Preventing and Detecting Occupational Fraud
Whether you call it employee theft, embezzlement, or misuse of company assets and resources, occupational fraud is the most common, and also most preventable type of fraud a company can face. According to the Association of certified Fraud Examiners latest report, losses due to occupational fraud in 2017 totaled $7 billion.
There are three common types of occupational fraud.
Asset Misappropriation: This is the most common type of fraud and usually involves an employee misusing or stealing the organizations resources. While this can be as straightforward as the theft of cash, it can also involve falsifying expense reports or check tampering.
Corruption: This occurs when an employee influences a business transaction in order to personally benefit from it. This is usually linked with asset misappropriation and is most commonly committed by senior management or some other high-level position.
Financial Statement Fraud: This is the secret killer to your organization. While it may be the least common source of fraud, it is easily the most expensive with an average loss of $800,000 to a business.
So what policies should be put in place to help identify and stop fraud before it causes too much financial damage?
Closely review all bank statements: Many occupational fraud cases involve skimming cash or making fake payments. An independent party should examine bank statements keeping an eye out for strange patterns or payments made to unfamiliar vendors.
Review internal controls: Whatever controls you have in place should be followed. They should also be reviewed on a regular basis by a qualified professional, especially if the company is experiencing growth or accounting personnel change.
Have a hotline: Give employees a place to report suspicious conduct without fear of retribution. Many cases of occupational fraud are investigated because of employee tips.
It is crucial that companies not only learn how to identify fraud when it’s happening, but prevent it from happening in the first place. According to the Association of Certified Fraud Examiners there are 6 “red flags” that 85% fraudsters might exhibit.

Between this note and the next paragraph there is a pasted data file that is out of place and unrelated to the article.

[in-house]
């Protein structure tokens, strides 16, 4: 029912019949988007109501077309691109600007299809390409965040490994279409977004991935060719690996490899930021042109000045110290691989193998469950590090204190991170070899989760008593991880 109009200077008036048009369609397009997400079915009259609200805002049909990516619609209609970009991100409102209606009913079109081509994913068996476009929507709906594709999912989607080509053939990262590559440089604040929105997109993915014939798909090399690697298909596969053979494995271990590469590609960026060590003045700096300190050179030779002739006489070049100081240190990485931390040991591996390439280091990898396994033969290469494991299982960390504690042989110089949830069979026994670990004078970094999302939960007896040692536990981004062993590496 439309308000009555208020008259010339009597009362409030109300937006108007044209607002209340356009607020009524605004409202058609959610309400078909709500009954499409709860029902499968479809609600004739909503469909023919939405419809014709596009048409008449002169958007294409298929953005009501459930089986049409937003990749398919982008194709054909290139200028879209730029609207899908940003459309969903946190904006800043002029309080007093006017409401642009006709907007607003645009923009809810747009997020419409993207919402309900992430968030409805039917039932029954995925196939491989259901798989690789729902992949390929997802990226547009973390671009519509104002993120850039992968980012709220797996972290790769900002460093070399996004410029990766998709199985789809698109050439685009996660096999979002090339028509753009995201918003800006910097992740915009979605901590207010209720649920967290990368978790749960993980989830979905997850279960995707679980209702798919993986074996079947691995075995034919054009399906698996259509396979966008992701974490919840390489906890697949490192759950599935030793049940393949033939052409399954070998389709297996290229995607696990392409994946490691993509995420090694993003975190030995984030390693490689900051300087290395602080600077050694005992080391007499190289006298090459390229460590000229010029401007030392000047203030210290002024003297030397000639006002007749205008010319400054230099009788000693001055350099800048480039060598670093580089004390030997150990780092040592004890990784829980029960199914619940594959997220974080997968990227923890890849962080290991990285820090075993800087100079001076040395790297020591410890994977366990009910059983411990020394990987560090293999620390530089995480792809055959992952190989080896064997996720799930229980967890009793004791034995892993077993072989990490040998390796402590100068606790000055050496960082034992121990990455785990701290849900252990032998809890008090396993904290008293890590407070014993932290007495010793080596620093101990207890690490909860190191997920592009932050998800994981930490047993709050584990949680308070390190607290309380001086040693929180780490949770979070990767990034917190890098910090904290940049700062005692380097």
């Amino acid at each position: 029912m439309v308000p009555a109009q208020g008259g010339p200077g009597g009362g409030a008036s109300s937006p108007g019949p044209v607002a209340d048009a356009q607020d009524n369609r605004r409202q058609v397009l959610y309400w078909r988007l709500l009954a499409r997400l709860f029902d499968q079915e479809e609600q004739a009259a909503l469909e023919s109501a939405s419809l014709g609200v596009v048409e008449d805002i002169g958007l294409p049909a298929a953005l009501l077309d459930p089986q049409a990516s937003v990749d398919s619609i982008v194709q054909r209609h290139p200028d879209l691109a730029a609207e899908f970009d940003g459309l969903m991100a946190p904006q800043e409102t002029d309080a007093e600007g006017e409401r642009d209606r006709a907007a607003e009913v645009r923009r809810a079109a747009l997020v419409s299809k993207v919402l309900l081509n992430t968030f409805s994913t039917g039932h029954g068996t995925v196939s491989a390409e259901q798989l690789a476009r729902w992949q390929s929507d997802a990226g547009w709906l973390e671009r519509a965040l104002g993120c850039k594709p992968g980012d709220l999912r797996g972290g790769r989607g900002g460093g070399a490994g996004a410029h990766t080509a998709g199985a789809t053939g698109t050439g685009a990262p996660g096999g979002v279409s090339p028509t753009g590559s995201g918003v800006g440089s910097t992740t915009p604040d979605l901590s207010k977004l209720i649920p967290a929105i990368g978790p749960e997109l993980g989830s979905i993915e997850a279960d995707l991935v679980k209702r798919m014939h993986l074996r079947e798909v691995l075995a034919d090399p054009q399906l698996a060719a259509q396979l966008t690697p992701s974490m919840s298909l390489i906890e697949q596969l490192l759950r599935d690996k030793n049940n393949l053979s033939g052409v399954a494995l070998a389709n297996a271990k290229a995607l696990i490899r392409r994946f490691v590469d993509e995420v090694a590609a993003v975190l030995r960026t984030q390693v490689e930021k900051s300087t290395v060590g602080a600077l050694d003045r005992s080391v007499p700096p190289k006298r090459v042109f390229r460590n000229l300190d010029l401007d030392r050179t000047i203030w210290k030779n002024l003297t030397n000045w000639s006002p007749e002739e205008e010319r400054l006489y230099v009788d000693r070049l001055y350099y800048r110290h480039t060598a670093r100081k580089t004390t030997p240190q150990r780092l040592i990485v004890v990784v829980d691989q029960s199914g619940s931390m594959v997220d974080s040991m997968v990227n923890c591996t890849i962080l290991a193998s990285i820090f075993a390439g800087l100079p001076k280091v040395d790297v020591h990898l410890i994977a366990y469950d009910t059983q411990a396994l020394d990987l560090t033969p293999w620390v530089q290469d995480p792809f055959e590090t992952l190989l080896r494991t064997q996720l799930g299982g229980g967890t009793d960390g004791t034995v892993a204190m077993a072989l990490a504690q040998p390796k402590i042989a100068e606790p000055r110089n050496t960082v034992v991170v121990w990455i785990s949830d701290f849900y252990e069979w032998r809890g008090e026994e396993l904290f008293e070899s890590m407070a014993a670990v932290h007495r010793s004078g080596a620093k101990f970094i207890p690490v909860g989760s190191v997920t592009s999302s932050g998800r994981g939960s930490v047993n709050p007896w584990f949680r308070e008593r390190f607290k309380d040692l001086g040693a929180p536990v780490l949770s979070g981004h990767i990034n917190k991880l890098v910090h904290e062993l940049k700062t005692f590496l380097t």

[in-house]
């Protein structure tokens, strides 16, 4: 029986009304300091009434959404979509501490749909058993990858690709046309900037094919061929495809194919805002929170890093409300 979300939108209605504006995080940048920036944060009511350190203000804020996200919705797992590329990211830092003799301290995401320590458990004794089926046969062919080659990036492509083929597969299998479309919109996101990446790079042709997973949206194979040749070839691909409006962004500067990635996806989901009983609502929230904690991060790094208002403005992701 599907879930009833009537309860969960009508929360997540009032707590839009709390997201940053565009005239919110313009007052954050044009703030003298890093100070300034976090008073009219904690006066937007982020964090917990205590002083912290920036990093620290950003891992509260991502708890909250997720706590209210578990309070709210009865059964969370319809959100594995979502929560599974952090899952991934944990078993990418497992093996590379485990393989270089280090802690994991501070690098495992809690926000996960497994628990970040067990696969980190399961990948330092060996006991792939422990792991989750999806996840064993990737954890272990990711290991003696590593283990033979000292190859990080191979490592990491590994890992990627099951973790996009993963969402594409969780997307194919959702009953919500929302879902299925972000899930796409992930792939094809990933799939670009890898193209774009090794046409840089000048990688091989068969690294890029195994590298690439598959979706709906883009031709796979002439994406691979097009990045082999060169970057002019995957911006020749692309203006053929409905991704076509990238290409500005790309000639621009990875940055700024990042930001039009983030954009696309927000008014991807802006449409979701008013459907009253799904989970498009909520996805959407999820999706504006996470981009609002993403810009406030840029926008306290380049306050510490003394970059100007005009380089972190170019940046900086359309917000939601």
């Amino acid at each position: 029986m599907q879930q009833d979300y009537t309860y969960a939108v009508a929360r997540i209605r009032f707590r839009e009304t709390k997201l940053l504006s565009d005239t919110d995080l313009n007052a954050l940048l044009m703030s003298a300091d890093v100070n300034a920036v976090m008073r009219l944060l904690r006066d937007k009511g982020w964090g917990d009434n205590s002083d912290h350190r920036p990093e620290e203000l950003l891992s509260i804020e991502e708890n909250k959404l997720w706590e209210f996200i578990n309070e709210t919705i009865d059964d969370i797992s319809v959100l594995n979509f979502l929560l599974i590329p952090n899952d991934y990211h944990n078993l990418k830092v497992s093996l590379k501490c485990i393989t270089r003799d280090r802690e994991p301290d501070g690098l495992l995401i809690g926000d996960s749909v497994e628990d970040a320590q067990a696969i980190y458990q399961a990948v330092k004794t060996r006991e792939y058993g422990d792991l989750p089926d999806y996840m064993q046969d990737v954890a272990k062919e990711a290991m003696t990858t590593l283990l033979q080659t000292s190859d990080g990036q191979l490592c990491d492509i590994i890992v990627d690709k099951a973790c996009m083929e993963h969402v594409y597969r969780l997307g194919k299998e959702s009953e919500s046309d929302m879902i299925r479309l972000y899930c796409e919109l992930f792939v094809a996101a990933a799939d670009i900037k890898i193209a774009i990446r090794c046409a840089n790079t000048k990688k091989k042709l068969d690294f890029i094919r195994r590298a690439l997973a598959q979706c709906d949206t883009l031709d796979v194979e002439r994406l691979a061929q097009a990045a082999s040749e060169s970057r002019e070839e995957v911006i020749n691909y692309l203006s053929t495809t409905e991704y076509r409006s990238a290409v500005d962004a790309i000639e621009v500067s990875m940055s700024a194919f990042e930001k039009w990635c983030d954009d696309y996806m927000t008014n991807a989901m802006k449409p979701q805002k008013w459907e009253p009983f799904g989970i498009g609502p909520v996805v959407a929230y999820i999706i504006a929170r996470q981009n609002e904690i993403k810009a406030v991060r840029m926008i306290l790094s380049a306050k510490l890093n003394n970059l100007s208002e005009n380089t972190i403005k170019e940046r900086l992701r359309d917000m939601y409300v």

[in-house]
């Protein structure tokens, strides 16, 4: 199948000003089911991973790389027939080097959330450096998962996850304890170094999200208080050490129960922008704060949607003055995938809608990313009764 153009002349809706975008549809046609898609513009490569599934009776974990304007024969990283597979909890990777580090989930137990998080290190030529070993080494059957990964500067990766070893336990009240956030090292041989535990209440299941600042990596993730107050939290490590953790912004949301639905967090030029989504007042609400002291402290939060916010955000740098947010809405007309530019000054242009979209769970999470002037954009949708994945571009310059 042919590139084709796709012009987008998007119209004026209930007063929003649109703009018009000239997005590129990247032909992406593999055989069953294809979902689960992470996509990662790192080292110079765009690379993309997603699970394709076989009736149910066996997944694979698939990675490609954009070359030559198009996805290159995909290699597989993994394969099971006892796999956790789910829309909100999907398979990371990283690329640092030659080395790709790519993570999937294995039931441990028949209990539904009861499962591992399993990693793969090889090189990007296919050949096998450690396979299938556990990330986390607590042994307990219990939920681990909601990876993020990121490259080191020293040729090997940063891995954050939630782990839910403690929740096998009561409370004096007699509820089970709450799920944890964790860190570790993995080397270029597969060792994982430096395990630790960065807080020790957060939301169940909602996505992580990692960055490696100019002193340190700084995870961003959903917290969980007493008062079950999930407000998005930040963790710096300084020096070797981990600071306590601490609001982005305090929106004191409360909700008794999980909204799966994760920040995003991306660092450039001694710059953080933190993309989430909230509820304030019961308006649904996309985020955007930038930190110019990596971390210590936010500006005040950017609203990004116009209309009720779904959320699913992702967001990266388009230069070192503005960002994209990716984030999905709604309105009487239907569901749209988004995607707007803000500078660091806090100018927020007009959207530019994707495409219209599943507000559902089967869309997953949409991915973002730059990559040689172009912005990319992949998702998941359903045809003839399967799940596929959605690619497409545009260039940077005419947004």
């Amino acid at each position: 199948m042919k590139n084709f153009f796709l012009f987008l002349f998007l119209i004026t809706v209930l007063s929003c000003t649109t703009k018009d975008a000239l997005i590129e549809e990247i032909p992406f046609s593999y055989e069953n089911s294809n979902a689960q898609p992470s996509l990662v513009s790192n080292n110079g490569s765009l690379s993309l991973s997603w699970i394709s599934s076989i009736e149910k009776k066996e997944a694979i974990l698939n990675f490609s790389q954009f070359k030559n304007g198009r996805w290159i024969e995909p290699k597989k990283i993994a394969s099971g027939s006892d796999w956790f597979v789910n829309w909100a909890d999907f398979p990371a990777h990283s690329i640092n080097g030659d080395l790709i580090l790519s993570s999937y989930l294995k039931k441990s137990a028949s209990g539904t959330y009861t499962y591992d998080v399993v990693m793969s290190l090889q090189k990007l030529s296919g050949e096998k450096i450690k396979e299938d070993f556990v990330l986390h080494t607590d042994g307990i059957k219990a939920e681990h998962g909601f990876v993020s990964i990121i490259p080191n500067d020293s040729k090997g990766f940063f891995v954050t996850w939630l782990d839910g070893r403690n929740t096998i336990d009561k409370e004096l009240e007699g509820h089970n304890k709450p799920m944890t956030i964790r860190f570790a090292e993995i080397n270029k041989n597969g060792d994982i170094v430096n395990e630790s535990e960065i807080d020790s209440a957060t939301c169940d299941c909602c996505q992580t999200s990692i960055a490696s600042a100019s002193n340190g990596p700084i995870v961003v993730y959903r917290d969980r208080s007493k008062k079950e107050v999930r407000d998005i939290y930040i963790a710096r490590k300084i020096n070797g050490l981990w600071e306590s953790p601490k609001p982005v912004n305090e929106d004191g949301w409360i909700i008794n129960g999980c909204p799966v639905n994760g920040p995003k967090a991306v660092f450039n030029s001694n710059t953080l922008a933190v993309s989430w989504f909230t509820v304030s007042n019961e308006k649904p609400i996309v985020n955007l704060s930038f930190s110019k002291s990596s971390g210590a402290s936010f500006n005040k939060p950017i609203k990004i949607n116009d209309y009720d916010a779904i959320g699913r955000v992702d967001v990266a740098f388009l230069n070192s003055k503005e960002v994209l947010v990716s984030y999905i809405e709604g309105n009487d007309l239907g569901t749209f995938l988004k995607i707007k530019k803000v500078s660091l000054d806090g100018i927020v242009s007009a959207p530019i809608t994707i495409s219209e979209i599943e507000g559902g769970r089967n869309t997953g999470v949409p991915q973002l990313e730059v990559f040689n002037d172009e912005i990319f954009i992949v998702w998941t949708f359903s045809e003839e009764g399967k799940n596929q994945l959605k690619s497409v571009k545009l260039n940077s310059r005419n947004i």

Living beyond their means.
Experiencing financial difficulties.
Going through a divorce or other family problems.
Having an unusually close relationship with a vendor or customer.
Exhibiting control issues on the job and resists sharing duties.
Has a “wheeler-dealer” attitude.
Performing thorough background checks on employees and speaking to their personal references can help to establish an applicant’s soft skills, and in particular, their honesty. If they are dishonest about their background on their resume, can you trust them within your organization?
So if after all that, the company still falls victim to occupational fraud, what steps should be taken?
Thoroughly investigate: This is the time to review all the evidence, conduct interviews, and take statements. The investigation should be documented and you may need to bring in a forensic accountant.
Recover assets: This will probably require legal action and enforcement and although you may not recover all the assets, it sends a strong message that fraud will not be tolerated.
Reporting: Reporting fraud to the proper authorities is important for compliance and legal issues. It also provides company stakeholders with the confidence that any fraud is being handled in an effective manner.
Every company should have a plan in place to prevent, detect, and respond to fraud. If you have any questions, we are here to help.